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Adapted Clothing?

Updated: Sep 7, 2022

Clothes, we all need it to protect our bodies but we also use it to communicate who we are, it's part of out identity. When you have a spinal cord injury there is even more to it. When you can stand for a minute or if you can't move at all, that will effect your wardrobe choices.

Personally I wore a lot of jeans before was paralyzed. Now I never wear denim jeans. Jeans have a lot of seems, pinholes, pockets. It's too much risks on decubitus (skin damage) and the struggle, taking them on and off, is real. You want to wear things you like but then you also have to consider the risks on bruises etc, and if it's practical. Healthy goes before looks. But looks also should be considered. I had to change my wardrobe over the last year.

Depending on where in the world you live and what kind of weather you are dealing with, the options vary. In Holland most of the time the climate is moist, cold or just muggy. Therefore I need to cover up. But we don't know extreme temperatures so that a plus. I don't need a crazy variation of types (protective) clothes. Also location, local offer and financial situations play rol in this.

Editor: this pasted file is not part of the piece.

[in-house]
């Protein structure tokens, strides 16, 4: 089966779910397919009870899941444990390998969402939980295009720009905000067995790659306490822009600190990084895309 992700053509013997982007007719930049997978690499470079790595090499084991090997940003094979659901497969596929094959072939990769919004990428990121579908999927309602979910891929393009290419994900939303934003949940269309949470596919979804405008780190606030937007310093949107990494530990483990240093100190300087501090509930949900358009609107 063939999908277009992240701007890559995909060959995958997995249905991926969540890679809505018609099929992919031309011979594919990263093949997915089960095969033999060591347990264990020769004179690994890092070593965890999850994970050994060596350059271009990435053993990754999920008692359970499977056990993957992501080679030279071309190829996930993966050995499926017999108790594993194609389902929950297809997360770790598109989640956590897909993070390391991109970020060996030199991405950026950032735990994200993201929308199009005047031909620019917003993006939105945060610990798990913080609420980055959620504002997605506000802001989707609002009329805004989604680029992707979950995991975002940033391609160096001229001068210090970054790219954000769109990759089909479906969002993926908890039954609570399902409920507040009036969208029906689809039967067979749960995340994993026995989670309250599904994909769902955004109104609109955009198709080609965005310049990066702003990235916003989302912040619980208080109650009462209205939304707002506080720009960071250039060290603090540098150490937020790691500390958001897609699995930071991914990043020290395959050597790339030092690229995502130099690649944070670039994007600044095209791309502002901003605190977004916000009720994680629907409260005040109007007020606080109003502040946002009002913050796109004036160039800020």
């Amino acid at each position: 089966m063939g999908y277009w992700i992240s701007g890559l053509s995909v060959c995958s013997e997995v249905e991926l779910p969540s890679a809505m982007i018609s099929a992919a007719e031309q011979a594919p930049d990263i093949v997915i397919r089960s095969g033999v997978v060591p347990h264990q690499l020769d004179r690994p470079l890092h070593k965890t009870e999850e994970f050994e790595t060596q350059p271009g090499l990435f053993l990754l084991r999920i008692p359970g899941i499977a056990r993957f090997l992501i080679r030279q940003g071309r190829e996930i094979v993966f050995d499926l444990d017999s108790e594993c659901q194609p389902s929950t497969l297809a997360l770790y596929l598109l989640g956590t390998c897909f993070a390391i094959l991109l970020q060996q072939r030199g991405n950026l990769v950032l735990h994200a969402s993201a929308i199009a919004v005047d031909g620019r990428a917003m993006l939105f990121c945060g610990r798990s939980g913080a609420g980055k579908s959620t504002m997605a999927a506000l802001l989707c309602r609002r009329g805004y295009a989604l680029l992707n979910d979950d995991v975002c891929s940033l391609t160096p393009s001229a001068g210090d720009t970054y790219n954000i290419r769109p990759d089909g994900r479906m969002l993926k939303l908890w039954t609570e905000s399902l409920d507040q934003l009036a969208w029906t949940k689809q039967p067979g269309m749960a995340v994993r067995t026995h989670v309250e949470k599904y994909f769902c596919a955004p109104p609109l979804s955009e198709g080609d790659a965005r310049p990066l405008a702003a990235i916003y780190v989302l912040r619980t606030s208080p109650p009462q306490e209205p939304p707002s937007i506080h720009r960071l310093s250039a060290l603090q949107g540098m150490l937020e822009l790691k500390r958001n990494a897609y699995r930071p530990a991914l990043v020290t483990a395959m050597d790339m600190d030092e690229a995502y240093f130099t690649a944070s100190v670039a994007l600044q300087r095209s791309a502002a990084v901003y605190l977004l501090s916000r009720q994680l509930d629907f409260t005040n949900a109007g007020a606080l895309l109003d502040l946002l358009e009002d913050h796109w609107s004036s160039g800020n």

As as textile engineer I know how clothes are made. In my experience so far these are the most important factors that influence what people who use a wheelchair wear.

- Skin (avoiding damage)

- Balance of the core

- Comfort/ movement

- Practical

Just to be clear. In my case, the injury is mid-high. T5 means paralyzed from the waist down. Every disability is different so some might not have the same problems and some might have more problems to deal with. I do not feel my bladder, I can't train my abs, I can't stand. This effects how I get dressed and the type of clothing I wear. I'll take you though my thought on the pieces of clothing I usually look at.

- Let's start with underwear. Seemless panties, always. It's not super sexy but I'm not willing to risk my skin to damage because of lace.

- A bra with closure at the front is easier. Balance and maybe sensitive scar tissue on your back might be good reasons to try that.

- Leggings. Because they are comfortable, no seams, no pockets, stretch is easy to take on and off. When you are paralyzed you get cold very often so It's better to cover them up. Leggings are skin tight so you avoid folds in the fabric that could cause problems, because you can't feel that.

- Sweaters/Hoodies. Being in a wheelchair means your arms also function as legs. They are never at rest. You need to be able to move freely. The more comfortable and free you feel, the better.

- Skirts. Depending on the length, I prefer mini or midi, its so easy to just pull up and you don't have to take down your pants all the way every time using the toilet. The type of fabric is important. Avoid fabric with sequins on the back or ruffles that cause the fabric to fold double when you are sitting the whole day. A-line I think works best when sitting down and also accentuate the waist.